Christ the Redeemer, Rio de Janeiro
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Christ the Redeemer, Rio de Janeiro

© Schmid

Brazil Travel Guide

Key Facts

8,515,770 sq km (3,287,957 sq miles).


210,274,356 (UN estimate 2016).

Population density

24 per sq km.




Federal Republic.

Head of state

President Luiz Inácio Lula da Silva since 2023.

Head of government

President Luiz Inácio Lula da Silva since 2023.


Brasília and Recife, 220 volts AC; Rio de Janeiro and São Paulo, 110-120 volts AC. Many larger hotels will have 110-volt and 220-volt outlets. Plugs usually have two or three round pins.

From the jungle calls of the Amazon to the thong-clad crowds of Copacabana beach, Brazil is an intoxicating mix of the big, the bold and the beautiful, perennially one of the world’s favourite destinations.

It’s also one of the largest countries on the planet, with an awesome array of treasures to match. Its vast coastline is fringed with soft sands and island getaways; the Amazon Basin teems with an unrivalled mass of flora and fauna; and the wetlands of the Pantanal, the largest on Earth, support a staggering diversity of wildlife.

And then there’s the Iguaçu Falls, an unforgettable natural spectacle featuring hundreds of waterfalls, which cascade from the tropical rainforest as blue morpho butterflies flit through the spray.

Undoubtedly the greatest draw, however, are the Brazilians themselves; probably the most hedonistic people on earth. Whether it’s Rio’s effervescent Cariocas going overboard at Carnival, or São Paulo’s sultry citizens gyrating in chic nightclubs, Brazilians love having fun.

Their irrepressible joie de vivre finds its best outlet through music and dance. Samba, lambada and bossa nova are Brazil’s best-known musical exports, but visitors can also discover a plethora of other genres, from the Northeast’s forró to the punchy bass of baile funk coming out of Rio’s favelas.

Adrenaline junkies can go wild in Brazil; shooting the big surf of Santa Catarina; bouncing in beach buggies over the sand dunes of northern Natal; snorkeling in Fernando de Noronha National Park; or abseiling in the Chapada Diamantina National Park.

Or you can take life easy and let Brazil come to you by lolling in a hammock on an Amazonian ferry, looking out for the occasional macaw, or browsing the backstreets of colonial towns such as Ouro Preto and Paraty, which are lined with architectural monuments and chic boutique hotels.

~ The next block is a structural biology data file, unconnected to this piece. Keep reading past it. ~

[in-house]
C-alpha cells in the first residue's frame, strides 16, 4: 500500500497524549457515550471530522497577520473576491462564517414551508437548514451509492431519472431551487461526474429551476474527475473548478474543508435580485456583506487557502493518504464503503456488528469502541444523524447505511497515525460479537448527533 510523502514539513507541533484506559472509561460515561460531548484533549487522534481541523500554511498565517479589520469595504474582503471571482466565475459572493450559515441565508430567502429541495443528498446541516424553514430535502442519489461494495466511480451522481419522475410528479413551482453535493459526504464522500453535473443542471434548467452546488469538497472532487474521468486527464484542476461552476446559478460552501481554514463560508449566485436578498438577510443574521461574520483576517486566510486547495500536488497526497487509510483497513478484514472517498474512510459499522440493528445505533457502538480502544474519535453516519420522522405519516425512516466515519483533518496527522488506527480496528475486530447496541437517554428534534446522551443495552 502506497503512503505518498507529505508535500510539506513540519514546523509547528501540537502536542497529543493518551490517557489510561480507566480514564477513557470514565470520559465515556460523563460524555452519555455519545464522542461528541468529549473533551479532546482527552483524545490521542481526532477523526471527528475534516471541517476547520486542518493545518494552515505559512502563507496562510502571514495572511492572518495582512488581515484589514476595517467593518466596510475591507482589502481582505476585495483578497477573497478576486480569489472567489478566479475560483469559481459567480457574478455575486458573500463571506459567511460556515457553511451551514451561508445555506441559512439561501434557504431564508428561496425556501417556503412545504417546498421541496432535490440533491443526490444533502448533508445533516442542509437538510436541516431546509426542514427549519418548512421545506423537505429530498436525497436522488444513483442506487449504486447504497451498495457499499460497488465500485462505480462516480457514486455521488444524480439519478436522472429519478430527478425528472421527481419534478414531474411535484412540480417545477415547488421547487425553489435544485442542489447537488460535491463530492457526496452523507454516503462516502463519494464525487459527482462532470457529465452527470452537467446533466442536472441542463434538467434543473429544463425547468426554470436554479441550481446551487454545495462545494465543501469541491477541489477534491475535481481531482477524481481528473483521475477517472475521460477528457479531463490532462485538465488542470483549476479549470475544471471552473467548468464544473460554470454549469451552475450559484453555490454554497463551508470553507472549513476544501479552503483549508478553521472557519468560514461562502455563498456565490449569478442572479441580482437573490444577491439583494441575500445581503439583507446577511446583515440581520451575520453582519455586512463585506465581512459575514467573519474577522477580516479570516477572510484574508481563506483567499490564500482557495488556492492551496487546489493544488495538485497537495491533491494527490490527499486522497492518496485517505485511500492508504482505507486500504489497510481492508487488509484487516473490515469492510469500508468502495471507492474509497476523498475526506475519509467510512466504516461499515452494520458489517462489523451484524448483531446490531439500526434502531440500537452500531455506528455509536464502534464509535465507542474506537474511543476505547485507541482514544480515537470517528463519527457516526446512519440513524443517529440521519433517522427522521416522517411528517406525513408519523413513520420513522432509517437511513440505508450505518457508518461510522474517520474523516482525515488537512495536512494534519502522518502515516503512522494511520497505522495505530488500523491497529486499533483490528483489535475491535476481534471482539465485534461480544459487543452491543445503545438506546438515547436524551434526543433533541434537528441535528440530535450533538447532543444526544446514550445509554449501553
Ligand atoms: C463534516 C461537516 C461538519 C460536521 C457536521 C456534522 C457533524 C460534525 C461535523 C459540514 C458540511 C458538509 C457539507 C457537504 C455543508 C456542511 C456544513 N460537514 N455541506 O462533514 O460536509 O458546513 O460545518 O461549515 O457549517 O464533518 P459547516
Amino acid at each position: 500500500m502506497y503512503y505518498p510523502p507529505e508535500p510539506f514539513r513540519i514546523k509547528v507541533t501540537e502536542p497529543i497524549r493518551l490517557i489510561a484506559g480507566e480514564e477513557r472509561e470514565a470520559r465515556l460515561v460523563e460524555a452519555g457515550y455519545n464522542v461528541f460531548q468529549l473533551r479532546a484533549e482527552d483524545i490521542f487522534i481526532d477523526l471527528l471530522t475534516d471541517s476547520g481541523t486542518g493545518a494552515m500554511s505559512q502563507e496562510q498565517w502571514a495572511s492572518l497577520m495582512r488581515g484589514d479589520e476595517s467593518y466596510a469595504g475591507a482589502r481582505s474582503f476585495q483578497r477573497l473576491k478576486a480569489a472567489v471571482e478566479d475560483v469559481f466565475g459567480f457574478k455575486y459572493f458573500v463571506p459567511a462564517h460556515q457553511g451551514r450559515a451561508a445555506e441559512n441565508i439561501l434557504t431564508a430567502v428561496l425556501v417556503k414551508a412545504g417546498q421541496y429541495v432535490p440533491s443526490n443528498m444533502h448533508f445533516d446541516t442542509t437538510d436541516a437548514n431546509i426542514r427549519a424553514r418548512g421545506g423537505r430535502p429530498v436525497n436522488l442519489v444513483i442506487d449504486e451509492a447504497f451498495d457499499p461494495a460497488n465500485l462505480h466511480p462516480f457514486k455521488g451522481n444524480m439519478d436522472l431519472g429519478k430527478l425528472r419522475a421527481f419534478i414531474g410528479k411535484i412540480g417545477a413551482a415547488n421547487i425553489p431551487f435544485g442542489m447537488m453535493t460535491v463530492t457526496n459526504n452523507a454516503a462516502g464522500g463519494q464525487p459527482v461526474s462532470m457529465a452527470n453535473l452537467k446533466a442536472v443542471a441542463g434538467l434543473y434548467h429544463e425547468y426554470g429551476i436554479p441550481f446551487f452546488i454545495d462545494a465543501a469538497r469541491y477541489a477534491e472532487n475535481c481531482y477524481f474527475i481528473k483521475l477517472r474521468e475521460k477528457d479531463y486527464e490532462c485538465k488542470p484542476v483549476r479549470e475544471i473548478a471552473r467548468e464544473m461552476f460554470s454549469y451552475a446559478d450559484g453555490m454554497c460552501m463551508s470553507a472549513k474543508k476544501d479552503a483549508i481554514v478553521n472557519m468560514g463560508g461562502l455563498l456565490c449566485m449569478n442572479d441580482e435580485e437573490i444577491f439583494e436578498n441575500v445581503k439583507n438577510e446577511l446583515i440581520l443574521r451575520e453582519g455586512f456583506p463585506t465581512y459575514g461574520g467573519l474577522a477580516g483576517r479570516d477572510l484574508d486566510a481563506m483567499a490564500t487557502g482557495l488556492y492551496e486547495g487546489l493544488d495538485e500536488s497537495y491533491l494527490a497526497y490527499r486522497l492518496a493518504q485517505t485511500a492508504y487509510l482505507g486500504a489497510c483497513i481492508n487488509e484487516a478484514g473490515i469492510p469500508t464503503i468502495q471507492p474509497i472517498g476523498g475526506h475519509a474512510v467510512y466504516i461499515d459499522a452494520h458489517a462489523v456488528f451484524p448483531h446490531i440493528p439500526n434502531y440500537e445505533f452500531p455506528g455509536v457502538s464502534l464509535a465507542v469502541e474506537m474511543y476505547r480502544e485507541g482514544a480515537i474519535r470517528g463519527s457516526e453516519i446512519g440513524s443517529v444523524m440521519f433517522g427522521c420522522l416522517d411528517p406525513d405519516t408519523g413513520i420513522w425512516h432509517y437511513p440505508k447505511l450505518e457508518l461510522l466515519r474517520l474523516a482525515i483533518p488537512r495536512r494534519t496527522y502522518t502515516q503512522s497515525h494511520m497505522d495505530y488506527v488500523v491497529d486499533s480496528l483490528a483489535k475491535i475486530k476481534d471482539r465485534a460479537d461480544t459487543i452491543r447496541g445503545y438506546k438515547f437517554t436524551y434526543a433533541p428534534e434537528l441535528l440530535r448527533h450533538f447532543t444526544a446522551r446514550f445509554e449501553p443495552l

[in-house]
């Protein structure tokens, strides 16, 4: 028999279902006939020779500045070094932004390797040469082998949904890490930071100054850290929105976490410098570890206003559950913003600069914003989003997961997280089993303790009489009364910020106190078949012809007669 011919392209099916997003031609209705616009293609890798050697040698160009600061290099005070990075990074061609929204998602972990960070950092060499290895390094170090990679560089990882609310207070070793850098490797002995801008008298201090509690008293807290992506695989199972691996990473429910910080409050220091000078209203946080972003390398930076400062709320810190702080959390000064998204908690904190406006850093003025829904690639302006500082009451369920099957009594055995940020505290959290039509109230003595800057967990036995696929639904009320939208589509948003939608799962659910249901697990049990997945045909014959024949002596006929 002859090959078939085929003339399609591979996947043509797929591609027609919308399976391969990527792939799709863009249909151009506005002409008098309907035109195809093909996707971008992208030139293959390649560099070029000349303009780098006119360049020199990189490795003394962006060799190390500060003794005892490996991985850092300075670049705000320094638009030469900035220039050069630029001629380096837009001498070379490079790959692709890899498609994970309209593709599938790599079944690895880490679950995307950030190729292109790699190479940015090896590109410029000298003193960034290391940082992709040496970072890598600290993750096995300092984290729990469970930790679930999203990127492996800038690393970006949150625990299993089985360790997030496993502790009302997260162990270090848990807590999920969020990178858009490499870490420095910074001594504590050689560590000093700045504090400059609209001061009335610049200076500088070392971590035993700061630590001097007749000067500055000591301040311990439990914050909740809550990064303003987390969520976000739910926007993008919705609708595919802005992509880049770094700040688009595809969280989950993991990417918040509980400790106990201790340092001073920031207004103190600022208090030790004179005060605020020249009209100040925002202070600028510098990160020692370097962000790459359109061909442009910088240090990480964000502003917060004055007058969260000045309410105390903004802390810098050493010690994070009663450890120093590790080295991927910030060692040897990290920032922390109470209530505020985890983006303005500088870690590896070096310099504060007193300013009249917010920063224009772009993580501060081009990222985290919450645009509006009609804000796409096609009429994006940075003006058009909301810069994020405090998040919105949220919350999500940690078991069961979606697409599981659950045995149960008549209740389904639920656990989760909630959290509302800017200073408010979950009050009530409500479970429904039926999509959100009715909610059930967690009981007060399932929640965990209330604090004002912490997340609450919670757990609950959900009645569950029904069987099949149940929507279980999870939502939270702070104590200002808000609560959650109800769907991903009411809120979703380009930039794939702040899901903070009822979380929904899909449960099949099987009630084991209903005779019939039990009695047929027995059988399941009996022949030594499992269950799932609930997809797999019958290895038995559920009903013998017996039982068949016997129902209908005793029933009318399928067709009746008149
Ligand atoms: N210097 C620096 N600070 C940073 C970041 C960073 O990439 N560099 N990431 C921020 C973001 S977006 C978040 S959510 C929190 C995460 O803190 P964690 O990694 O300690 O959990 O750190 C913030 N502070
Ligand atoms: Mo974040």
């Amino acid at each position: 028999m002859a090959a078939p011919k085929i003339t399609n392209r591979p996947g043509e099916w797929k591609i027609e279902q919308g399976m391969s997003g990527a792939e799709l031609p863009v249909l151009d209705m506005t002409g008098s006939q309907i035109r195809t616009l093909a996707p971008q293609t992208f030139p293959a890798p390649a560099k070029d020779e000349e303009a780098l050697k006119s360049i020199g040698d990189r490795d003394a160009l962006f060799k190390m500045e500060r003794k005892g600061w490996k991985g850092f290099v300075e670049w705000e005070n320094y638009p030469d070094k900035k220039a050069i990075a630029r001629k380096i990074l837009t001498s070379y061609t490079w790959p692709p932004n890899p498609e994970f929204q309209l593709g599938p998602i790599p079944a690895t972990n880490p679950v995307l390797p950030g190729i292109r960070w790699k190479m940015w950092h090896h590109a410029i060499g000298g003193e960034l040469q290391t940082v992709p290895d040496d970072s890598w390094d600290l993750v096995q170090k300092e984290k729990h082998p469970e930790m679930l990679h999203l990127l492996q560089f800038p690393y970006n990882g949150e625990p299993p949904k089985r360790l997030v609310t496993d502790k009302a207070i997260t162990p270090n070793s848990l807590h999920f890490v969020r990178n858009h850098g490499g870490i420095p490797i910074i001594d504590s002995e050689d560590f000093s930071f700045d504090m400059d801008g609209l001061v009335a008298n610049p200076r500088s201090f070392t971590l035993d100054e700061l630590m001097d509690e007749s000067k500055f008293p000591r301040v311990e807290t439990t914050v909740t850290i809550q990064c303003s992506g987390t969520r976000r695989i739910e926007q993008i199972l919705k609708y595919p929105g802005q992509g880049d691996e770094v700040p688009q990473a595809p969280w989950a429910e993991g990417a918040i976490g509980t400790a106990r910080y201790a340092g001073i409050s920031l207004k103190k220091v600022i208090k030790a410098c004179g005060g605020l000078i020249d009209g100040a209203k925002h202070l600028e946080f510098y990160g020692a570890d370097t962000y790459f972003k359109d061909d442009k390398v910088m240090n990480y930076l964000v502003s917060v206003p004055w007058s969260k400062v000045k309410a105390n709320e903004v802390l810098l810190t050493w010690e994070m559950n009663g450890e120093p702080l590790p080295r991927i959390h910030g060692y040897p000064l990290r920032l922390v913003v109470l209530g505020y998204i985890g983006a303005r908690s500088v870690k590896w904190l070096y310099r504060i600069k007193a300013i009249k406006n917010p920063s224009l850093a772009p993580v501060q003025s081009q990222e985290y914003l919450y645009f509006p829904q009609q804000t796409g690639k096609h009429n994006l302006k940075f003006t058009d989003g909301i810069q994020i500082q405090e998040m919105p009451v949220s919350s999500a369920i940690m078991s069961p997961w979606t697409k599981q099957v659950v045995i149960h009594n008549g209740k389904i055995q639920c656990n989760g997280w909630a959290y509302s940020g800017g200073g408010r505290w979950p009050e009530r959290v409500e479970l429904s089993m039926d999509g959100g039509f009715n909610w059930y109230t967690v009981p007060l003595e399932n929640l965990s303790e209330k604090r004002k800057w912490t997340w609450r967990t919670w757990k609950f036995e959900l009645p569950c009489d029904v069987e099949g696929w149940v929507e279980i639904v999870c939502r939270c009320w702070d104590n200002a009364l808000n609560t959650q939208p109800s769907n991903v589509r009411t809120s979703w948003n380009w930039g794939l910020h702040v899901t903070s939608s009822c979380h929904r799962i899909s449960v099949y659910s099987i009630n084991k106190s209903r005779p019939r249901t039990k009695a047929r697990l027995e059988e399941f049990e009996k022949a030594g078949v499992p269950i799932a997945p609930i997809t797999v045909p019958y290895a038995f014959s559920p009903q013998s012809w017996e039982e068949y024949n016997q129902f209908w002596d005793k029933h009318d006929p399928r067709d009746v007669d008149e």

Whatever you’re looking for, rest assured, Brazil has it in spades.

Travel Advice

Your travel insurance could be invalidated if you travel against advice from the Foreign, Commonwealth & Development Office (FCDO).

Areas where FCDO advises against all but essential travel   

Amazonas State

FCDO advises against all but essential travel to the following river areas towards the west of Amazonas State, where Brazil shares borders with Colombia, Peru and Venezuela:  

  • along the Amazonas (Amazon) River and its tributaries west of the town of Codajás and east of the town of Belém do Solimões in Amazonas State
  • along any part of the Itaquaí River in Amazonas State
  • along any part of the Japurá River or its tributaries in Amazonas State
  • along the Rio Negro (Black River) and its tributaries north or west of the town of Barcelos in Amazonas State

Find out more about why FCDO advises against travel.

The Foreign, Commonwealth & Development Office (FCDO) provides advice about risks of travel to help British nationals make informed decisions. Find out more about FCDO travel advice.

Before you travel

No travel can be guaranteed safe. Read all the advice in this guide and see support for British nationals abroad for information about specific travel topics.

Follow and contact FCDO travel on Twitter, Facebook and Instagram. You can also sign up to get email notifications when this advice is updated.

Travel insurance

If you choose to travel, research your destinations and get appropriate travel insurance. Insurance should cover your itinerary, planned activities and expenses in an emergency.

This advice reflects the UK government’s understanding of current rules for people travelling on a full ‘British citizen’ passport from the UK, for the most common types of travel.

The authorities in Brazil set and enforce entry rules. If you’re not sure how these requirements apply to you, contact the Brazilian Embassy in the UK.

COVID-19 rules

There are no COVID-19 testing or vaccination requirements for travellers entering Brazil.

Passport validity requirements

To enter Brazil, your passport must have an ‘expiry date’ at least 6 months after the date you arrive.

Check with your travel provider that your passport and other travel documents meet requirements. Renew your passport if you need to.

You will be denied entry if you do not have a valid travel document or try to use a passport that has been reported lost or stolen.

Visa requirements

You can visit Brazil without a visa for up to 90 days for tourism.

If you want to extend your tourist visa, contact the Federal Police (in Portuguese) before your visa expires.

For more information about visas, contact the Brazilian Consulate in London.

If you overstay your visa, you’ll face a daily fine. You have the option to pay this fine either when you leave Brazil or during your next visit. You will not be allowed to re-enter Brazil if you do not pay the fine. Overstaying your visa will result in a 6-month ban from re-entering the country.

Make sure you get your passport stamped.

Make sure the border control officer puts a stamp in your passport. If it is not stamped, you may be fined when you leave.